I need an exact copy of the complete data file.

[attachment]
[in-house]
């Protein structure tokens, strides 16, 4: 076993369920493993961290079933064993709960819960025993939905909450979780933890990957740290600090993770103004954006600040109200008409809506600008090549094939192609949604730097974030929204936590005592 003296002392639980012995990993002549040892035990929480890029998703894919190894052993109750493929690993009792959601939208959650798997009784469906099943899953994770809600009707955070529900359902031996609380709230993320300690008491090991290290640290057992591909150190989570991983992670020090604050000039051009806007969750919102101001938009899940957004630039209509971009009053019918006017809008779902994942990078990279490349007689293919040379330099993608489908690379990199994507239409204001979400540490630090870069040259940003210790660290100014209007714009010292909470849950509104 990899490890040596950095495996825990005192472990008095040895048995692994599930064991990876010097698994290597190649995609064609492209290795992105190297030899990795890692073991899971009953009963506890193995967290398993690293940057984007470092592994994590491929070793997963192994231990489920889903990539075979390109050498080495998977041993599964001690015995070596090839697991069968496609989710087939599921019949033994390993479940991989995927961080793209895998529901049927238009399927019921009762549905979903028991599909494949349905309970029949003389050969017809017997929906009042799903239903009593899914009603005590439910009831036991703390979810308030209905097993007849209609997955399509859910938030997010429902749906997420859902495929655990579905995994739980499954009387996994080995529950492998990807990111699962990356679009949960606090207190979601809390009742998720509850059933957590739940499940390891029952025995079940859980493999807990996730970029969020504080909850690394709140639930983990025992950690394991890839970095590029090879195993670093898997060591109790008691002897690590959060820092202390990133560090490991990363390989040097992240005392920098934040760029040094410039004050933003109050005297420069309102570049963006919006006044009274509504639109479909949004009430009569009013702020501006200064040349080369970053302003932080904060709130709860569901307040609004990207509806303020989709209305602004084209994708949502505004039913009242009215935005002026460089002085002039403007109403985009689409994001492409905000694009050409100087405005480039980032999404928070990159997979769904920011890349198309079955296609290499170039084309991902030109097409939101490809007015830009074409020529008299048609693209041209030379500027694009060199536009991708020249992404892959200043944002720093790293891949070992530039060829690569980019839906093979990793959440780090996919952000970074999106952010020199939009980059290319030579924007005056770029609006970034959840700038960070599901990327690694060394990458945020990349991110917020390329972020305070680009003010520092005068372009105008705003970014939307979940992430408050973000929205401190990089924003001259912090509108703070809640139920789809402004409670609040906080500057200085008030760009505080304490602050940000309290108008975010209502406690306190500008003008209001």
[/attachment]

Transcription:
[in-house]
């Protein structure tokens, strides 16, 4: 076993369920493993961290079933064993709960819960025993939905909450979780933890990957740290600090993770103004954006600040109200008409809506600008090549094939192609949604730097974030929204936590005592 003296002392639980012995990993002549040892035990929480890029998703894919190894052993109750493929690993009792959601939208959650798997009784469906099943899953994770809600009707955070529900359902031996609380709230993320300690008491090991290290640290057992591909150190989570991983992670020090604050000039051009806007969750919102101001938009899940957004630039209509971009009053019918006017809008779902994942990078990279490349007689293919040379330099993608489908690379990199994507239409204001979400540490630090870069040259940003210790660290100014209007714009010292909470849950509104 990899490890040596950095495996825990005192472990008095040895048995692994599930064991990876010097698994290597190649995609064609492209290795992105190297030899990795890692073991899971009953009963506890193995967290398993690293940057984007470092592994994590491929070793997963192994231990489920889903990539075979390109050498080495998977041993599964001690015995070596090839697991069968496609989710087939599921019949033994390993479940991989995927961080793209895998529901049927238009399927019921009762549905979903028991599909494949349905309970029949003389050969017809017997929906009042799903239903009593899914009603005590439910009831036991703390979810308030209905097993007849209609997955399509859910938030997010429902749906997420859902495929655990579905995994739980499954009387996994080995529950492998990807990111699962990356679009949960606090207190979601809390009742998720509850059933957590739940499940390891029952025995079940859980493999807990996730970029969020504080909850690394709140639930983990025992950690394991890839970095590029090879195993670093898997060591109790008691002897690590959060820092202390990133560090490991990363390989040097992240005392920098934040760029040094410039004050933003109050005297420069309102570049963006919006006044009274509504639109479909949004009430009569009013702020501006200064040349080369970053302003932080904060709130709860569901307040609004990207509806303020989709209305602004084209994708949502505004039913009242009215935005002026460089002085002039403007109403985009689409994001492409905000694009050409100087405005480039980032999404928070990159997979769904920011890349198309079955296609290499170039084309991902030109097409939101490809007015830009074409020529008299048609693209041209030379500027694009060199536009991708020249992404892959200043944002720093790293891949070992530039060829690569980019839906093979990793959440780090996919952000970074999106952010020199939009980059290319030579924007005056770029609006970034959840700038960070599901990327690694060394990458945020990349991110917020390329972020305070680009003010520092005068372009105008705003970014939307979940992430408050973000929205401190990089924003001259912090509108703070809640139920789809402004409670609040906080500057200085008030760009505080304490602050940000309290108008975010209502406690306190500008003008209001």